When the Phillips Memorial Gallery opened in 1921, it comprised one room and 237 paintings. The Phillips family lived in the building then, welcoming visitors into their home. 100 years later, The Phillips Collection, now with nearly 6,000 works of art and expanded buildings, is still home to more than 120,000 visitors each year. In hearing your favorite stories and memories, I know the Phillips is a special place for so many. While we have greatly extended our outreach globally, there are longtime DC residents who cherish the museum for its uniquely intimate, Washington experience. We hope that more people will be able to have these enriching encounters with art, for many more years to come. From 1921 to 2021, we have championed the power of museums to educate and build communities.

Celebrate with us at our Birthday Party today! Visit PhillipsCollection.org/events to make a reservation.

Despite myriad challenges, we have had a full centennial year so far. We showcased our collection and featured recent acquisitions with Seeing Differently: The Phillips Collects for a New Century. Our juried invitational Inside Outside, Upside Down and Community in Focus project made us smile and cry reflecting on all that we have experienced this past 20 months. We presented works by beloved artists like Jacob Lawrence, and contemporary voices like Marley Dawson, Victor Ekpuk, and Nekisha Durrett. We endowed the position of Horning Chair for Diversity, Equity, Access, and Inclusion, a powerful indication of our commitment to DEAI work. We have presented Duncan Phillips Lectures by Lonnie Bunch and Arlene Dávila (stay tuned for our final lecture from Elizabeth Alexander in January), had conversations with collectors and artists, and showcased the best of traditional and new chamber music. We have engaged with audiences of all ages (from our family workshops to our Creative Aging program with older adults) and continue our work with PK-12 students and teachers throughout the region.

It is especially fitting that our fall exhibitions honor DC icons David Driskell and Alma Thomas, two artists and educators who led the Washington creative space for many decades. They knew how important it is to have art—bright, bold, colorful art—in our world, just as Duncan Phillips did. I am humbled to shepherd this wonderful institution, and very proud of all that has been achieved over 100 years, creating a dynamic institution dedicated to Duncan Phillips’s vision to help the world “see differently” as artists see.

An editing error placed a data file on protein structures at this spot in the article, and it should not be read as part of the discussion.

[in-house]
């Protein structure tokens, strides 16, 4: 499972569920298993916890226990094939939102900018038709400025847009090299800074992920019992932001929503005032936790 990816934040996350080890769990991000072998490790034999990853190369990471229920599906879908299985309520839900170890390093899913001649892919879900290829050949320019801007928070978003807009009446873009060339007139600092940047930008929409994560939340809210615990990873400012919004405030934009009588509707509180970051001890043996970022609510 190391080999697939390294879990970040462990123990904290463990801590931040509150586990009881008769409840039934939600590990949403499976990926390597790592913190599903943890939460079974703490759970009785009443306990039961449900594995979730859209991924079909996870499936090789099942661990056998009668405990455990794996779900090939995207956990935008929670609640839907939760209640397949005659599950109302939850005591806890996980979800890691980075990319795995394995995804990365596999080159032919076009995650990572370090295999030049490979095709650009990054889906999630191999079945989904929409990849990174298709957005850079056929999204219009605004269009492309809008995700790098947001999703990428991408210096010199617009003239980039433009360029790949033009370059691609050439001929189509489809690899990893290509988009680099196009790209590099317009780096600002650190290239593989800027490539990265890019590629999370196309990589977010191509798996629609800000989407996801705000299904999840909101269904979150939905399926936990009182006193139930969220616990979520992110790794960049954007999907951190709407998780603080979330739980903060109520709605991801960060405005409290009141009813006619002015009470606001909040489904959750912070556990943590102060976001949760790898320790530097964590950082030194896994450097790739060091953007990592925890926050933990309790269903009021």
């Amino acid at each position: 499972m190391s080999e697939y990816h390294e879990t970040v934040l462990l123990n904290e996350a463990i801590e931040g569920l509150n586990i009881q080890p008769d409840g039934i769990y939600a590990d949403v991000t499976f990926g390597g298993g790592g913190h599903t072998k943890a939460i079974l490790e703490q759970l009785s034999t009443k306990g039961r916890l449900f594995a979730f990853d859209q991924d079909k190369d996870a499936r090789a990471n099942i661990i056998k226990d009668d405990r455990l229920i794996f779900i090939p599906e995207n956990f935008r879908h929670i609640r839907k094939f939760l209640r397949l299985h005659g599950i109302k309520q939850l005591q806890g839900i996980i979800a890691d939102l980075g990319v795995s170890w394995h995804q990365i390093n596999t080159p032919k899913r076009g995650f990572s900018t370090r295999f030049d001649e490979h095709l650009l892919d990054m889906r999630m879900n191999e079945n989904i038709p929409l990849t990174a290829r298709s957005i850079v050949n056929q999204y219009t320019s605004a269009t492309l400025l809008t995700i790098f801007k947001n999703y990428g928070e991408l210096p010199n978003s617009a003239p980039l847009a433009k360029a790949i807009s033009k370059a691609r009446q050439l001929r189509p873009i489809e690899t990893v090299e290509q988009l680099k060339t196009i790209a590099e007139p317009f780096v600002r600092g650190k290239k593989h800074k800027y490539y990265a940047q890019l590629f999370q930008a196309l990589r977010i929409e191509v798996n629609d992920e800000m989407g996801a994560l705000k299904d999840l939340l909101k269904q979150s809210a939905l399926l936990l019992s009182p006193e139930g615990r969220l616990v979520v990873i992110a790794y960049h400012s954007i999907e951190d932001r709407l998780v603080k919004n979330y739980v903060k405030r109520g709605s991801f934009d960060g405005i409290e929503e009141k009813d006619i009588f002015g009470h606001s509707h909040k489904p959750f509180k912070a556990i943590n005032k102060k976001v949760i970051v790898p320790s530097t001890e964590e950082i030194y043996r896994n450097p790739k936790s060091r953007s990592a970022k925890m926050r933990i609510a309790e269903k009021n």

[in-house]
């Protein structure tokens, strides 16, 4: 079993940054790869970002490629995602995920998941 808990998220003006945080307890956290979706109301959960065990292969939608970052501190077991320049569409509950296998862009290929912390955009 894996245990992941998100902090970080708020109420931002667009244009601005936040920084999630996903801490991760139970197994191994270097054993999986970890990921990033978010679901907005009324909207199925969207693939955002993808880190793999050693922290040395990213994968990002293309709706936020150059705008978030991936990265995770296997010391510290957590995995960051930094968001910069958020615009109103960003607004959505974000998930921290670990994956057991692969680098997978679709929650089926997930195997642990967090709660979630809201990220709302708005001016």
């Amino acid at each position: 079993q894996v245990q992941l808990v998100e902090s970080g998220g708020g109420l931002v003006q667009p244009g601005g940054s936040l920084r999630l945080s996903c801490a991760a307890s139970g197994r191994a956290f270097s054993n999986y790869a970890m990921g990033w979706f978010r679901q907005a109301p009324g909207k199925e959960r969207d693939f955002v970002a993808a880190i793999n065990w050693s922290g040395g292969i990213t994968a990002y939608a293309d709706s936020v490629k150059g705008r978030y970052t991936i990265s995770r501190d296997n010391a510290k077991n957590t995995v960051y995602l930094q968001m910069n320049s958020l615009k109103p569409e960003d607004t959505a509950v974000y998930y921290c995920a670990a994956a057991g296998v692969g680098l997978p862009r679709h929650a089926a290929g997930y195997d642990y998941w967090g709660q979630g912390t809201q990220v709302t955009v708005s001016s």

Thank you for celebrating “The Phillips Collection Day” with us!

Dorothy Kosinski

The Legacy of Wilhelmina Cole Holladay

Wilhelmina Holladay in the Great Hall of the National Museum of Women in the Arts. (Photo: Astrid Riecken for The Washington Post, via Getty Images)

I was saddened to learn of Mrs. Holladay’s passing last week. Wilhelmina Cole Holladay (1922-2021) founded the National Museum of Women in the Arts in 1981, an important institution that is a critical part of the Washington, DC, museum community. As the director of a museum that started as a private collection rooted in an individual’s vision, I cannot help but reflect on certain parallels. Duncan and Marjorie Phillips were supporters of contemporary artists, especially American artists, and with a determination to amass America’s first museum of modern art, shaped by their own unique taste and predilections. Mrs. Holladay was frustrated by the dearth of attention to women artists and was determined to focus her collection on their art, and to build a museum to give them center stage. Both collectors and museum founders required vision, focus, and determination, as well as a profound belief in the importance of art in our society. Mrs. Holladay’s project resonates more and more strongly today as a prescient view of how astonishingly neglected the artistic production of women was, and the continued struggle for equality today. I had the honor of meeting Mrs. Holladay several times and was always impressed by her seriousness and old-world dignity. We have deep respect for the impact she had in her life, and hope that The Phillips Collection can help continue her legacy by championing women artists in our galleries and beyond.